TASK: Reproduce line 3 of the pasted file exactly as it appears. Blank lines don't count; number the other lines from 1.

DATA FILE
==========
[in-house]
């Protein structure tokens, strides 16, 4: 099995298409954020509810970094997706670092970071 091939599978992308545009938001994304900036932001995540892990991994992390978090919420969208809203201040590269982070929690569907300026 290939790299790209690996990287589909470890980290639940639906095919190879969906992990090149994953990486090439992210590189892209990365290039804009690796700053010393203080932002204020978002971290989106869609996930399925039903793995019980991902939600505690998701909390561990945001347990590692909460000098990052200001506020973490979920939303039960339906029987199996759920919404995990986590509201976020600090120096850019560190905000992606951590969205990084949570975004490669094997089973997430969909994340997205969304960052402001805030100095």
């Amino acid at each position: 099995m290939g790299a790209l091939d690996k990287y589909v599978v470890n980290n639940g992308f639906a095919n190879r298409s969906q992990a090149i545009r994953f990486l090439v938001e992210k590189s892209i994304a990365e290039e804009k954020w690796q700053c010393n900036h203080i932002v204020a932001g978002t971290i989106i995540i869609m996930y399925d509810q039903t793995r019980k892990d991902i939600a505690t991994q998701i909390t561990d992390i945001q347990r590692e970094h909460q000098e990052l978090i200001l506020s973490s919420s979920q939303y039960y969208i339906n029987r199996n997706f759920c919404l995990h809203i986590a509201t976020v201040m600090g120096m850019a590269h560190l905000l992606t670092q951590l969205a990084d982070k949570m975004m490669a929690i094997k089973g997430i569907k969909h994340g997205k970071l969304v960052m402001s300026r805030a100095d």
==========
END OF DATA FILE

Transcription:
């Amino acid at each position: 099995m290939g790299a790209l091939d690996k990287y589909v599978v470890n980290n639940g992308f639906a095919n190879r298409s969906q992990a090149i545009r994953f990486l090439v938001e992210k590189s892209i994304a990365e290039e804009k954020w690796q700053c010393n900036h203080i932002v204020a932001g978002t971290i989106i995540i869609m996930y399925d509810q039903t793995r019980k892990d991902i939600a505690t991994q998701i909390t561990d992390i945001q347990r590692e970094h909460q000098e990052l978090i200001l506020s973490s919420s979920q939303y039960y969208i339906n029987r199996n997706f759920c919404l995990h809203i986590a509201t976020v201040m600090g120096m850019a590269h560190l905000l992606t670092q951590l969205a990084d982070k949570m975004m490669a929690i094997k089973g997430i569907k969909h994340g997205k970071l969304v960052m402001s300026r805030a100095d």